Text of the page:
Academic journal article The Journal of Negro Education

Risk, Protection, and Achievement Disparities among African American Males: Cross-Generation Theory, Research, and Comprehensive Intervention

Academic journal article The Journal of Negro Education

Risk, Protection, and Achievement Disparities among African American Males: Cross-Generation Theory, Research, and Comprehensive Intervention

Article excerpt

In this post-industrial global society, parental and student role strains may exacerbate social-ecological risks and academic difficulties of African American male students. Therefore, school-based interventions must ensure rigorous preparation, promote successful navigation of social-ecological risks, and mobilize cultural-ecological strengths to improve student achievement. To clarify these factors this study reviews literature supportive of a cross-generation role strain and adaptation model and presents exploratory analyses of data from a nationally representative sample. The study utilized the three-generation National Survey of Black American Families available from the Institute for Social Research at the University of Michigan. The sample consisted of 331 African American male and female students ages 14-24. Implications for policy and academic interventions to promote successful academic outcomes among African American males are presented.

INTRODUCTION

Researchers, policymakers, and educators increasingly acknowledge that low K- 12 academic performance, high school completion, and higher education participation levels for African American males represent a national crisis. National data reveal that African American male students are underperforming at alarming rates across the K-12 educational pipeline, as well as in their college attendance and completion rates (National Center for Educational Statistics (NCES), 2003; Toldson, 2008). Moreover, educational policy experts and practitioners point to the low academic performance and college attendance levels of African American males as a growing national concern (National Urban League, 2007; Schott Foundation, 2008). While the overall high school graduation rates and college participation rates for African Americans in higher education have grown steadily over the last two decades, African American college enrollment continues to lag behind that of Whites and Asians, and the majority of the Black increase can be largely attributed to the enrollment of African American women. For example, in 2000 the percentage of 18-24 year old Black Non-Hispanic students enrolled in college was 31% versus 39% for NonHispanic Whites (American Council on Education (ACE), 2002; NCES, 2003). Of those African Americans enrolled in college, 67% were women and only 33% were men. Moreover, African American men ages 18-24 showed an overall decline in college participation rates from 25.1% in 1996 to 24.9% in 2000 while African American women showed an overall increase from 28.4% in 1996 to 35.1% in 2000. In similar fashion, the completion rate of African American men stood at 73.7% in 2000 while the rate for African American women was just under 80% (ACE, 2002; NCES, 2003).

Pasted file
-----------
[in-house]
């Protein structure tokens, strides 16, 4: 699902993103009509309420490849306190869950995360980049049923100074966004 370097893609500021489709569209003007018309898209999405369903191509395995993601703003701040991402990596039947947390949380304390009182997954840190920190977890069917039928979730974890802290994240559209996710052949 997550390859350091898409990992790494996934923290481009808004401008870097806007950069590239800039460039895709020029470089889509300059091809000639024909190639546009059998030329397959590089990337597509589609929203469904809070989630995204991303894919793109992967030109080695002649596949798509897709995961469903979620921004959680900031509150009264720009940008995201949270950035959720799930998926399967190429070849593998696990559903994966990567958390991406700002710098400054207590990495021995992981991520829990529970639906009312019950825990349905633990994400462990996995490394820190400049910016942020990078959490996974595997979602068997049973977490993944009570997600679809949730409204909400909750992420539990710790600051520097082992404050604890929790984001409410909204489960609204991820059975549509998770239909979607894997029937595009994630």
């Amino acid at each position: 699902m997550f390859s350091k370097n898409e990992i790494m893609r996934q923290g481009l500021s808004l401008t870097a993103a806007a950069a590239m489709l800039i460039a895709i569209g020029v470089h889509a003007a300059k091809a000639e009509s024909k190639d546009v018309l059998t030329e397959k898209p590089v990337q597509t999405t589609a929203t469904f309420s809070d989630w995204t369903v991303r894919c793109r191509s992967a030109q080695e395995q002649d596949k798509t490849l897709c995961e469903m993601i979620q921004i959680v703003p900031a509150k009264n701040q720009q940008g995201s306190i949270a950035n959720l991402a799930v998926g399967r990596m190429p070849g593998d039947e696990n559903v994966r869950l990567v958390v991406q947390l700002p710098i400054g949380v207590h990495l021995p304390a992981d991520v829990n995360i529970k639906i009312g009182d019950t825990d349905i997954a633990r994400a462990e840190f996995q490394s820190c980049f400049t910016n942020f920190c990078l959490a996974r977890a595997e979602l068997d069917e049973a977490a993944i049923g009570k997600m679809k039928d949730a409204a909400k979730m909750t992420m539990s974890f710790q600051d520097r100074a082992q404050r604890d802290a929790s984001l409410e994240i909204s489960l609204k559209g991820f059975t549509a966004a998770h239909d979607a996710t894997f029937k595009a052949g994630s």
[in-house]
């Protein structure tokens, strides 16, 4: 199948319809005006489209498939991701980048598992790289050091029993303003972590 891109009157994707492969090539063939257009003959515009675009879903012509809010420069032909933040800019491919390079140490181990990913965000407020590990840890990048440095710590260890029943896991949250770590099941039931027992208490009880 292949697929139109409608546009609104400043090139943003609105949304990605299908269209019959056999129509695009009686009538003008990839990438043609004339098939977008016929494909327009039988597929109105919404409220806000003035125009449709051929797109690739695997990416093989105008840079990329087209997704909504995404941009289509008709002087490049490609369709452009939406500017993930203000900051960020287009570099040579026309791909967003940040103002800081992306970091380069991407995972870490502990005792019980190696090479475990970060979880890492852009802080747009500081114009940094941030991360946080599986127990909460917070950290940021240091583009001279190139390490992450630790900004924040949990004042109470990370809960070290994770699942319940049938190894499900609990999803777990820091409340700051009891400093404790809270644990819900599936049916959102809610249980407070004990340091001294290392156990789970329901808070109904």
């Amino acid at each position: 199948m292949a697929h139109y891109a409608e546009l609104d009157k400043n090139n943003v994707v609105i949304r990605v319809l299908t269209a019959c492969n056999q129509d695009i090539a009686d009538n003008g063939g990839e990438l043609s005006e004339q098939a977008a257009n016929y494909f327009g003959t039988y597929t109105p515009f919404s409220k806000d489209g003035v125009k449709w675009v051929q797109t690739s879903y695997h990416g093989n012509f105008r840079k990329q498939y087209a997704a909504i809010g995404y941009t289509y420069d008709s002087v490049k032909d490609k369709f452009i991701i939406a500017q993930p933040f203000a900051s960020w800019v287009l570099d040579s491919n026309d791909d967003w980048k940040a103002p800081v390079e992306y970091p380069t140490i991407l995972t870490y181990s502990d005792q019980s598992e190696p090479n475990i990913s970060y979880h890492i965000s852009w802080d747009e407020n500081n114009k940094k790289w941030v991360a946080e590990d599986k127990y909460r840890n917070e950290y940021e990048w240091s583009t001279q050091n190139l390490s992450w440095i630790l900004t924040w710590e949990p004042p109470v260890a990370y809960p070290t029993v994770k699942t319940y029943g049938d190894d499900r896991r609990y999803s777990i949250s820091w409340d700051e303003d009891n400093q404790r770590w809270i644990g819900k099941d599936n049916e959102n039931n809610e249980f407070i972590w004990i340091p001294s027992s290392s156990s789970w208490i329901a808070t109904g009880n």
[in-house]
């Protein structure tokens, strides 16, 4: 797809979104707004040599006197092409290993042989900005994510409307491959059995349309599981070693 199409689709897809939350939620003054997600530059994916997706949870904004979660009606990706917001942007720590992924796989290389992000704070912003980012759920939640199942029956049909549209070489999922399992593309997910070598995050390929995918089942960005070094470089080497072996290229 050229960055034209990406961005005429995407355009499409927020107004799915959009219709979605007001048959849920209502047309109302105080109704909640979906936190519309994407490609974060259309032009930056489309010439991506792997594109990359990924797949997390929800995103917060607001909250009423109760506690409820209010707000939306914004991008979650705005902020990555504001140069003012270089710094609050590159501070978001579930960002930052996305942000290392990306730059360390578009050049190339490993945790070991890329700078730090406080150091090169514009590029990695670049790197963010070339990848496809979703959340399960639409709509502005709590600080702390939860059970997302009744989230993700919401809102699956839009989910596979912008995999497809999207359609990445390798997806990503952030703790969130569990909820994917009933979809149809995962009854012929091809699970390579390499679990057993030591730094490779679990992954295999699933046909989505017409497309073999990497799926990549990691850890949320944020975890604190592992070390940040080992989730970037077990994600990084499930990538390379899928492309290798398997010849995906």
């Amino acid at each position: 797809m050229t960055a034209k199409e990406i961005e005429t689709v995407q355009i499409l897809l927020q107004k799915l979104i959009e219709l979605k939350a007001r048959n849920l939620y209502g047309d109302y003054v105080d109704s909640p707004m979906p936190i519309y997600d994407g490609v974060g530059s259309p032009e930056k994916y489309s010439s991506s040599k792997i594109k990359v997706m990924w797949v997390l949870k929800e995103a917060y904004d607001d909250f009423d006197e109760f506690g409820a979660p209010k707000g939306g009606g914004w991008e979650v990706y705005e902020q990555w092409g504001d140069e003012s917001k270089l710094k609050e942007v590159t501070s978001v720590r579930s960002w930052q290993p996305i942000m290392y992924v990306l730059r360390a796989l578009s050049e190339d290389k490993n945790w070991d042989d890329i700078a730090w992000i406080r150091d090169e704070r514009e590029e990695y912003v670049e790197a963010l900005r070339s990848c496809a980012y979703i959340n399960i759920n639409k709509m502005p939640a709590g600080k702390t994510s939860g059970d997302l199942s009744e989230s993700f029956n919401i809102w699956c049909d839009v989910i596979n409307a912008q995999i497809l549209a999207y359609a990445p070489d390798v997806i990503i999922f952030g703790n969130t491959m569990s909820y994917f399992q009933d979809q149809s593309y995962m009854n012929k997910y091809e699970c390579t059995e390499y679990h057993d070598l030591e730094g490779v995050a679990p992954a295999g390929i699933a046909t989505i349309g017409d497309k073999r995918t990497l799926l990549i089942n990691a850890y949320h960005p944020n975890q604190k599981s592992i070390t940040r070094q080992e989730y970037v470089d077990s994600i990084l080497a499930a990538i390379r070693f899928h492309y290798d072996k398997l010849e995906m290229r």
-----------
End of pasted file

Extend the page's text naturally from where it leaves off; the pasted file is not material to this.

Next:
The multiple reasons to be concerned about the K- 12 performance and higher education participation rates of African American men are increasingly the subject of debate within both research and public policy circles. These include the challenges that the growing race by gender achievement gap pose for restricted career options, family formation, and the overall stability of African American communities. Moreover, the need for amelioration becomes especially acute when these trends are coupled with the data on incarceration rates; state-level spending trends for higher education versus corrections, and the abysmal statistics on employment rates for African American adolescents and young adults. A growing body of research points to a wide range of factors to explain the alarming K- 12 and higher education achievement gaps experienced by African American males. Despite a popular tendency to focus on personal deficits of African American males themselves, research reveals a range of variables that are associated with their academic achievement including individual-level factors as well as family, neighborhood, school and macro-structural forces (Arum, 2000; Bronfenbrenner, 1986, 1996; Coleman, 1966; Hyman, 2006; Maton, Hrabowski & Greif, 1998; Lucas & Berends, 2007; Noguera, 2003). …

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